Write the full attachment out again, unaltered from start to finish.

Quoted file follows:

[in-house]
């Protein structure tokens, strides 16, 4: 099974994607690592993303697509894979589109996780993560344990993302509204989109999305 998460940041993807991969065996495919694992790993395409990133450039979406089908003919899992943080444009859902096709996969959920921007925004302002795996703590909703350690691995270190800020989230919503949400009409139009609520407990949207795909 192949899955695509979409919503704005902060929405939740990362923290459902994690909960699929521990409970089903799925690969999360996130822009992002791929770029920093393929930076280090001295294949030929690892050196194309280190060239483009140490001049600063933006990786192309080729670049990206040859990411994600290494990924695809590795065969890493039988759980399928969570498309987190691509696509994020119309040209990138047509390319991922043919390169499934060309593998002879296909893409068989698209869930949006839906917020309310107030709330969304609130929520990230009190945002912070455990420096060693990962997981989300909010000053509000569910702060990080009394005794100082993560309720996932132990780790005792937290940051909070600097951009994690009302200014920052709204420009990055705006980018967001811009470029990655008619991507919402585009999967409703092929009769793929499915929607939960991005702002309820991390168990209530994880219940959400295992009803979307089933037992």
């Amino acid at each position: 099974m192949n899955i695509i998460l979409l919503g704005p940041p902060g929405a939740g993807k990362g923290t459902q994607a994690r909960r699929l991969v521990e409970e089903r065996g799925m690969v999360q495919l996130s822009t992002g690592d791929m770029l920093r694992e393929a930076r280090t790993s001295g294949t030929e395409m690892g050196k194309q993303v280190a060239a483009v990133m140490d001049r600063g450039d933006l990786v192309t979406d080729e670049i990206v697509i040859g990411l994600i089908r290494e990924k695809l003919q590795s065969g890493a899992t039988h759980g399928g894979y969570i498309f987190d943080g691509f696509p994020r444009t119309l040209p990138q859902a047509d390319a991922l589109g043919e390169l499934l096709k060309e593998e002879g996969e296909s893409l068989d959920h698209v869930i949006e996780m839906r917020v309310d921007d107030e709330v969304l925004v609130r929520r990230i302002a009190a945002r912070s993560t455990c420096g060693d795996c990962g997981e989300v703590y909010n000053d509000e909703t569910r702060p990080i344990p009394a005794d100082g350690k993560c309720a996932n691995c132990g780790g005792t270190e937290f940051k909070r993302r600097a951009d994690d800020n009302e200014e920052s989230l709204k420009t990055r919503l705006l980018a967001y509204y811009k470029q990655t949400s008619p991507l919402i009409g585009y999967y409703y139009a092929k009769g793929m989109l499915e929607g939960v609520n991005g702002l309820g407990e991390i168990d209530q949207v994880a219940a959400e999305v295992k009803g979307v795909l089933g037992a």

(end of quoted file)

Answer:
[in-house]
């Protein structure tokens, strides 16, 4: 099974994607690592993303697509894979589109996780993560344990993302509204989109999305 998460940041993807991969065996495919694992790993395409990133450039979406089908003919899992943080444009859902096709996969959920921007925004302002795996703590909703350690691995270190800020989230919503949400009409139009609520407990949207795909 192949899955695509979409919503704005902060929405939740990362923290459902994690909960699929521990409970089903799925690969999360996130822009992002791929770029920093393929930076280090001295294949030929690892050196194309280190060239483009140490001049600063933006990786192309080729670049990206040859990411994600290494990924695809590795065969890493039988759980399928969570498309987190691509696509994020119309040209990138047509390319991922043919390169499934060309593998002879296909893409068989698209869930949006839906917020309310107030709330969304609130929520990230009190945002912070455990420096060693990962997981989300909010000053509000569910702060990080009394005794100082993560309720996932132990780790005792937290940051909070600097951009994690009302200014920052709204420009990055705006980018967001811009470029990655008619991507919402585009999967409703092929009769793929499915929607939960991005702002309820991390168990209530994880219940959400295992009803979307089933037992």
């Amino acid at each position: 099974m192949n899955i695509i998460l979409l919503g704005p940041p902060g929405a939740g993807k990362g923290t459902q994607a994690r909960r699929l991969v521990e409970e089903r065996g799925m690969v999360q495919l996130s822009t992002g690592d791929m770029l920093r694992e393929a930076r280090t790993s001295g294949t030929e395409m690892g050196k194309q993303v280190a060239a483009v990133m140490d001049r600063g450039d933006l990786v192309t979406d080729e670049i990206v697509i040859g990411l994600i089908r290494e990924k695809l003919q590795s065969g890493a899992t039988h759980g399928g894979y969570i498309f987190d943080g691509f696509p994020r444009t119309l040209p990138q859902a047509d390319a991922l589109g043919e390169l499934l096709k060309e593998e002879g996969e296909s893409l068989d959920h698209v869930i949006e996780m839906r917020v309310d921007d107030e709330v969304l925004v609130r929520r990230i302002a009190a945002r912070s993560t455990c420096g060693d795996c990962g997981e989300v703590y909010n000053d509000e909703t569910r702060p990080i344990p009394a005794d100082g350690k993560c309720a996932n691995c132990g780790g005792t270190e937290f940051k909070r993302r600097a951009d994690d800020n009302e200014e920052s989230l709204k420009t990055r919503l705006l980018a967001y509204y811009k470029q990655t949400s008619p991507l919402i009409g585009y999967y409703y139009a092929k009769g793929m989109l499915e929607g939960v609520n991005g702002l309820g407990e991390i168990d209530q949207v994880a219940a959400e999305v295992k009803g979307v795909l089933g037992a």